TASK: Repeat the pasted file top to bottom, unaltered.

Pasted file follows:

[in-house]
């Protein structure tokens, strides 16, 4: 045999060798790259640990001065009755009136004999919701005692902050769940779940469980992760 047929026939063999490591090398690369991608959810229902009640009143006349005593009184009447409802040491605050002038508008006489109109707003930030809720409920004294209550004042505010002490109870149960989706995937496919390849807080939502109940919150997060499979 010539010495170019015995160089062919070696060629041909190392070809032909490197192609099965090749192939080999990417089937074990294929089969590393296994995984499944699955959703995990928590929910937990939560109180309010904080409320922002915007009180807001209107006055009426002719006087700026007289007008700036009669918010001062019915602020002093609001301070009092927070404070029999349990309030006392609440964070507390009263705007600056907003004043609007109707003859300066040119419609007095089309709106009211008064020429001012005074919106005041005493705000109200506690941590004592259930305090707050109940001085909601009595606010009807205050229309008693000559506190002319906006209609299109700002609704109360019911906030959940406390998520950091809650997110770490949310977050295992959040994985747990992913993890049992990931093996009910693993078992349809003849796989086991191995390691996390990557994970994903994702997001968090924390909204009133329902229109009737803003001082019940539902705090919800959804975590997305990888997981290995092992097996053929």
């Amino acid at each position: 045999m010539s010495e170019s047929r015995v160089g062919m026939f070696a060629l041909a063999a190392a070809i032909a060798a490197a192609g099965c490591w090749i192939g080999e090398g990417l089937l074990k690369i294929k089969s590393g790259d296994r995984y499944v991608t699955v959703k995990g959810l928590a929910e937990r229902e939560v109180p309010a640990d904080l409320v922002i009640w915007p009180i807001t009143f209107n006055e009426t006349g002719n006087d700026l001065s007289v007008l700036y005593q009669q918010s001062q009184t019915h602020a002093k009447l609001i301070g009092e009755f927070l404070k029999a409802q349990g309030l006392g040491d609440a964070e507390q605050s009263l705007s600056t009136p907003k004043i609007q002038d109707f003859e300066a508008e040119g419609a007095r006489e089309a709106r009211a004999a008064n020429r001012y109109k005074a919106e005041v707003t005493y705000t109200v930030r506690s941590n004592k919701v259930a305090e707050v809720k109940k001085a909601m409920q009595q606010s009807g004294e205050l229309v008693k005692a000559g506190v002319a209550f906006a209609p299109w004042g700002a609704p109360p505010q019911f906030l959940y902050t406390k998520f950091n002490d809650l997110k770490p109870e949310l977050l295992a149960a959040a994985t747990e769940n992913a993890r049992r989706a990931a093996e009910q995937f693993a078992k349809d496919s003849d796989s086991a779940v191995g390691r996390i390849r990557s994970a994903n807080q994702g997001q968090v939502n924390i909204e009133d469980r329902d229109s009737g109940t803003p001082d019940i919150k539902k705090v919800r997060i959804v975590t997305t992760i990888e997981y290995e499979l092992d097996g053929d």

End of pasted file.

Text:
[in-house]
């Protein structure tokens, strides 16, 4: 045999060798790259640990001065009755009136004999919701005692902050769940779940469980992760 047929026939063999490591090398690369991608959810229902009640009143006349005593009184009447409802040491605050002038508008006489109109707003930030809720409920004294209550004042505010002490109870149960989706995937496919390849807080939502109940919150997060499979 010539010495170019015995160089062919070696060629041909190392070809032909490197192609099965090749192939080999990417089937074990294929089969590393296994995984499944699955959703995990928590929910937990939560109180309010904080409320922002915007009180807001209107006055009426002719006087700026007289007008700036009669918010001062019915602020002093609001301070009092927070404070029999349990309030006392609440964070507390009263705007600056907003004043609007109707003859300066040119419609007095089309709106009211008064020429001012005074919106005041005493705000109200506690941590004592259930305090707050109940001085909601009595606010009807205050229309008693000559506190002319906006209609299109700002609704109360019911906030959940406390998520950091809650997110770490949310977050295992959040994985747990992913993890049992990931093996009910693993078992349809003849796989086991191995390691996390990557994970994903994702997001968090924390909204009133329902229109009737803003001082019940539902705090919800959804975590997305990888997981290995092992097996053929």
């Amino acid at each position: 045999m010539s010495e170019s047929r015995v160089g062919m026939f070696a060629l041909a063999a190392a070809i032909a060798a490197a192609g099965c490591w090749i192939g080999e090398g990417l089937l074990k690369i294929k089969s590393g790259d296994r995984y499944v991608t699955v959703k995990g959810l928590a929910e937990r229902e939560v109180p309010a640990d904080l409320v922002i009640w915007p009180i807001t009143f209107n006055e009426t006349g002719n006087d700026l001065s007289v007008l700036y005593q009669q918010s001062q009184t019915h602020a002093k009447l609001i301070g009092e009755f927070l404070k029999a409802q349990g309030l006392g040491d609440a964070e507390q605050s009263l705007s600056t009136p907003k004043i609007q002038d109707f003859e300066a508008e040119g419609a007095r006489e089309a709106r009211a004999a008064n020429r001012y109109k005074a919106e005041v707003t005493y705000t109200v930030r506690s941590n004592k919701v259930a305090e707050v809720k109940k001085a909601m409920q009595q606010s009807g004294e205050l229309v008693k005692a000559g506190v002319a209550f906006a209609p299109w004042g700002a609704p109360p505010q019911f906030l959940y902050t406390k998520f950091n002490d809650l997110k770490p109870e949310l977050l295992a149960a959040a994985t747990e769940n992913a993890r049992r989706a990931a093996e009910q995937f693993a078992k349809d496919s003849d796989s086991a779940v191995g390691r996390i390849r990557s994970a994903n807080q994702g997001q968090v939502n924390i909204e009133d469980r329902d229109s009737g109940t803003p001082d019940i919150k539902k705090v919800r997060i959804v975590t997305t992760i990888e997981y290995e499979l092992d097996g053929d």